“
I found this article on a couple asking for help to determine how to calculate equity given unequal shares:

https://www.theguardian.com/money/2016/nov/10/how-can-we-calculate-what-we-have-each-contributed-to-our-house
In this, there is an interest only mortgage and because one person didn't pay off any capital, his contribution to interest is disregarded. I take it you would disagree with this advice? I mean... it does seem harsh on the bloke in that relationship! Also they have weighted money spent on a loft conversion as equal to deposit which I very much disagree with. Humm when I started this process I thought there would be some well established formula, didn't realise it would require so much DIY.

Originally posted by **ro2778**
”
If we break it down

starting point is relatively easy

“
boyfriend and I bought a house together for £257,000 plus fees. At the time, I put in around £66,400 and he put in £20,300. Our initial interest-only mortgage was £180,000 plus the arrangement fee of £781.88, which was added to the loan

”
.

Deposit 1 £66,400 (24.82%)

Deposit 2 £20,300 (07.59%)

Mortgage £180,782 (67.59%)

total cost £267,482

As the mortgage is paid 50:50 that sets the starting shares

58.615% & 41.385%

“
for example, I recently paid £45,000 for the loft to be converted and we are having difficulty working out what counts and whether the time of contribution makes a difference.

”
lets deal with that as timing does make a difference.

if it was paid day 1 it would count like the deposit,

if it was paid on the last day it would just be a cash debt against the total.

it will be somewhere in the middle.

There are a couple of relatively simple ways to deal with this,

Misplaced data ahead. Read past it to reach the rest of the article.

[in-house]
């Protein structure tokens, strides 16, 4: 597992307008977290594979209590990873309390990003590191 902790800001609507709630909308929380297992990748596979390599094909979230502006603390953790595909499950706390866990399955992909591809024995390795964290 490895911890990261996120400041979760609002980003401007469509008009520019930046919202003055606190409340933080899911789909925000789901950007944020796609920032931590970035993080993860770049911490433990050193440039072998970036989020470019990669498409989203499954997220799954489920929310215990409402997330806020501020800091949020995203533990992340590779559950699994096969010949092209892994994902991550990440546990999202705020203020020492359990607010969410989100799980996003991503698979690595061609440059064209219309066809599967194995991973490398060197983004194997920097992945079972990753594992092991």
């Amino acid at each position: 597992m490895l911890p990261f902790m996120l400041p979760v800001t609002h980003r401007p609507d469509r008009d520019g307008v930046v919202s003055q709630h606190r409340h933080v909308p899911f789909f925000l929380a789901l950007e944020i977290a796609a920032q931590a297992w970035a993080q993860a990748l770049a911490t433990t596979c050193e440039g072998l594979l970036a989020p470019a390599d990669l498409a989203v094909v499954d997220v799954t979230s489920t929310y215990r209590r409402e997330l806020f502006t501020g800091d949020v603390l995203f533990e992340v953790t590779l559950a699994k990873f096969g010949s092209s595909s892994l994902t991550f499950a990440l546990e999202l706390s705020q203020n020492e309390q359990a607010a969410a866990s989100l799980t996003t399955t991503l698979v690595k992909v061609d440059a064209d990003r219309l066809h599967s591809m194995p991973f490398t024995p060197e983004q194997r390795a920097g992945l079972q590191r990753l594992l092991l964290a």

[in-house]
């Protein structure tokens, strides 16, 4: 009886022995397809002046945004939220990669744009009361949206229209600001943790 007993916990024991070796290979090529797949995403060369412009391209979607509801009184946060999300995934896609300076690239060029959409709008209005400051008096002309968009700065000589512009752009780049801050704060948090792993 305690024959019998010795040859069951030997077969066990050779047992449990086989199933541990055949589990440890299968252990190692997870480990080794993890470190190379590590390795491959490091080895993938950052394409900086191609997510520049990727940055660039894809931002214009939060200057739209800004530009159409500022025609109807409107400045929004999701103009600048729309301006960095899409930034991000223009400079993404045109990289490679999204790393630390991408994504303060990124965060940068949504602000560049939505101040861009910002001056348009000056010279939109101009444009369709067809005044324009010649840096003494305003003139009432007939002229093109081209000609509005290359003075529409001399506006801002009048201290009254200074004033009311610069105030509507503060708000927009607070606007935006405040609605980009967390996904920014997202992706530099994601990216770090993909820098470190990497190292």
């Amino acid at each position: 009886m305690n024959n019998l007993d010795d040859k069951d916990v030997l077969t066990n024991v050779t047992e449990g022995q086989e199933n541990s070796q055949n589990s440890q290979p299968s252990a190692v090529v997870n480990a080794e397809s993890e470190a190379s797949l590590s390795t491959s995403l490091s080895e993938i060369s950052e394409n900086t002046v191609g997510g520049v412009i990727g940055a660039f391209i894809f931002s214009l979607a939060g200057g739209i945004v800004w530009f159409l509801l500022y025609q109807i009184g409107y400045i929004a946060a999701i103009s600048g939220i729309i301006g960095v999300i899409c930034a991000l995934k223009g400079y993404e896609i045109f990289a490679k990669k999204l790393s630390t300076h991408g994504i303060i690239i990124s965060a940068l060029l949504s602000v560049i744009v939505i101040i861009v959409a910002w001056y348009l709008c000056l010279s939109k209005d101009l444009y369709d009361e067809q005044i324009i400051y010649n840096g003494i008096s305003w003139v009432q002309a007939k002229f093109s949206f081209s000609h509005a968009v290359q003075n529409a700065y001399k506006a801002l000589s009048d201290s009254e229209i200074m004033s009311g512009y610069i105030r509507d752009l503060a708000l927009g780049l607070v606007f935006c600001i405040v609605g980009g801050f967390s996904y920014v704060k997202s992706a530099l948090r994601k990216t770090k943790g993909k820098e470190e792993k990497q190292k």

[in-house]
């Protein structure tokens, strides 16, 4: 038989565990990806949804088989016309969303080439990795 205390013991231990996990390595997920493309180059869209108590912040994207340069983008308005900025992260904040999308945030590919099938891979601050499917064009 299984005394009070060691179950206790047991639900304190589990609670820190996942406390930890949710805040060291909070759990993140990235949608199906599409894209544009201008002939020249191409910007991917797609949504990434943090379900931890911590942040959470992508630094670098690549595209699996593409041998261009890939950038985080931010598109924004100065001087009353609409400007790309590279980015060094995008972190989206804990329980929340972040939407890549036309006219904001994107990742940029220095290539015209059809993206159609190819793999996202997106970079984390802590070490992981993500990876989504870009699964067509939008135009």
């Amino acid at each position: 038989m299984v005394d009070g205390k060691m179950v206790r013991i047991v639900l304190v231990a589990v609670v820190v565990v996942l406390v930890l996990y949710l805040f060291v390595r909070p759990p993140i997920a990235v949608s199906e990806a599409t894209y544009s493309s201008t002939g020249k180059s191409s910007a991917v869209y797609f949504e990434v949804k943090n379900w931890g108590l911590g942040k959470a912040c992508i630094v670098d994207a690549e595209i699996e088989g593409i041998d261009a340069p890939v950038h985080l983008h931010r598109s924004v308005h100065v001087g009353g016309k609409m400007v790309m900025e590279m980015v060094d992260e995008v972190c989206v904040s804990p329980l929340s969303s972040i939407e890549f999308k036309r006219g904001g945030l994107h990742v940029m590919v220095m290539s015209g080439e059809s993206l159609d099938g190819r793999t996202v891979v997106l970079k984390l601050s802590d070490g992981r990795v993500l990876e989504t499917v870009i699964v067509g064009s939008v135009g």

1.

**You can reset the clock/equity by doing a virtual sell and buy**
you value the place and work out your shares you then add £45k to that value and the person that paid gets that added to their new deposit you then rework the % including any mortgage that's left.

(most people can get their head round that simple approach**)

2.

**you adjust the debt (no need to value)**
Any maintenance/improvements should be paid for at the % of ownership

in this case this £45k should be paid £26,377 and £18,623

You could do this as an interest free loan and leave the mortgage as is or you can change the amount of debt you each service to reflect the debt, you do this by effectively transferring £18,632 of the debt across then work out the new split of the mortgage payment so it is no longer 50:50, in the above example with interest only on £180k it goes from £90k each to £72k & £108k

An easy way to understand that is in your head you each add the amount you owe to the debt and the one that pays takes that off their share of the debt.

You can deal with any work done in this way where one pays more than another either revalue and adjust shares or just adjust the debts.

Overpayments work in a similar way if you adjust the debt % no need to revalue and adjust shares.

The way the maths works with mortgages(both interest only and repayment) as long as you pay the % of the payment that reflects your % of the debt you want to service is just works.

-----------------------------------------

** Once you sort out that simple way to deal with the cash injections there is a secondary consideration that can rear up

You might get the I paid £45k for the loft conversion but it added £100k to the value.